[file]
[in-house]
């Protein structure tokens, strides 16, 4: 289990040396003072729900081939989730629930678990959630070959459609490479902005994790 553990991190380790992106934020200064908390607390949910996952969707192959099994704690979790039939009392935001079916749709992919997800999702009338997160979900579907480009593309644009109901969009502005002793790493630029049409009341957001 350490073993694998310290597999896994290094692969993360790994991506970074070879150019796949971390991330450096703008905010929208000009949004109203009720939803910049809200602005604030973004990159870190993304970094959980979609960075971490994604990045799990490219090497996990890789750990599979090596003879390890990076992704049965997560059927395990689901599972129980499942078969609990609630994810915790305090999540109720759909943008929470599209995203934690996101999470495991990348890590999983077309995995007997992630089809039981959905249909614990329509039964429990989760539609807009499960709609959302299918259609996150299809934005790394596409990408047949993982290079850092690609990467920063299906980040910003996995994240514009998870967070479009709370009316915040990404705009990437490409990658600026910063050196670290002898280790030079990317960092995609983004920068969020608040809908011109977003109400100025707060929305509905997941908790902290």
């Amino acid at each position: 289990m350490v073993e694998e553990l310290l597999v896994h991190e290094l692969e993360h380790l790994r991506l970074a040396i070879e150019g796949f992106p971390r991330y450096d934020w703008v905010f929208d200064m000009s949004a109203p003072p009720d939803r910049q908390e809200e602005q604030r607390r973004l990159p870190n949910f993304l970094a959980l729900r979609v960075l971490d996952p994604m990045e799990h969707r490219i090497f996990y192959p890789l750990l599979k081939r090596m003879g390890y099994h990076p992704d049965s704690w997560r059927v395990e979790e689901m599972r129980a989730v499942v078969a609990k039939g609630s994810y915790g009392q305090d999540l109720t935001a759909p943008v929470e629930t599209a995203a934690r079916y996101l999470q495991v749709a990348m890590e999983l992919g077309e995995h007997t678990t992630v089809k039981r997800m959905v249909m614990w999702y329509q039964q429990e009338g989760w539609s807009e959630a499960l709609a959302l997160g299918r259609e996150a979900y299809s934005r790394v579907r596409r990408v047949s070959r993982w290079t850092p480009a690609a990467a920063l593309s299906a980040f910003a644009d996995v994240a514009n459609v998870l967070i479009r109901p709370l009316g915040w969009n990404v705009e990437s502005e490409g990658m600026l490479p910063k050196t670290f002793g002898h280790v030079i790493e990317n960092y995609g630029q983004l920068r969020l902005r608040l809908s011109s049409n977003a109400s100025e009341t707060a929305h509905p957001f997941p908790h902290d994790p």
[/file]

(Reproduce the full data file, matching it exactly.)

[in-house]
């Protein structure tokens, strides 16, 4: 289990040396003072729900081939989730629930678990959630070959459609490479902005994790 553990991190380790992106934020200064908390607390949910996952969707192959099994704690979790039939009392935001079916749709992919997800999702009338997160979900579907480009593309644009109901969009502005002793790493630029049409009341957001 350490073993694998310290597999896994290094692969993360790994991506970074070879150019796949971390991330450096703008905010929208000009949004109203009720939803910049809200602005604030973004990159870190993304970094959980979609960075971490994604990045799990490219090497996990890789750990599979090596003879390890990076992704049965997560059927395990689901599972129980499942078969609990609630994810915790305090999540109720759909943008929470599209995203934690996101999470495991990348890590999983077309995995007997992630089809039981959905249909614990329509039964429990989760539609807009499960709609959302299918259609996150299809934005790394596409990408047949993982290079850092690609990467920063299906980040910003996995994240514009998870967070479009709370009316915040990404705009990437490409990658600026910063050196670290002898280790030079990317960092995609983004920068969020608040809908011109977003109400100025707060929305509905997941908790902290």
């Amino acid at each position: 289990m350490v073993e694998e553990l310290l597999v896994h991190e290094l692969e993360h380790l790994r991506l970074a040396i070879e150019g796949f992106p971390r991330y450096d934020w703008v905010f929208d200064m000009s949004a109203p003072p009720d939803r910049q908390e809200e602005q604030r607390r973004l990159p870190n949910f993304l970094a959980l729900r979609v960075l971490d996952p994604m990045e799990h969707r490219i090497f996990y192959p890789l750990l599979k081939r090596m003879g390890y099994h990076p992704d049965s704690w997560r059927v395990e979790e689901m599972r129980a989730v499942v078969a609990k039939g609630s994810y915790g009392q305090d999540l109720t935001a759909p943008v929470e629930t599209a995203a934690r079916y996101l999470q495991v749709a990348m890590e999983l992919g077309e995995h007997t678990t992630v089809k039981r997800m959905v249909m614990w999702y329509q039964q429990e009338g989760w539609s807009e959630a499960l709609a959302l997160g299918r259609e996150a979900y299809s934005r790394v579907r596409r990408v047949s070959r993982w290079t850092p480009a690609a990467a920063l593309s299906a980040f910003a644009d996995v994240a514009n459609v998870l967070i479009r109901p709370l009316g915040w969009n990404v705009e990437s502005e490409g990658m600026l490479p910063k050196t670290f002793g002898h280790v030079i790493e990317n960092y995609g630029q983004l920068r969020l902005r608040l809908s011109s049409n977003a109400s100025e009341t707060a929305h509905p957001f997941p908790h902290d994790p």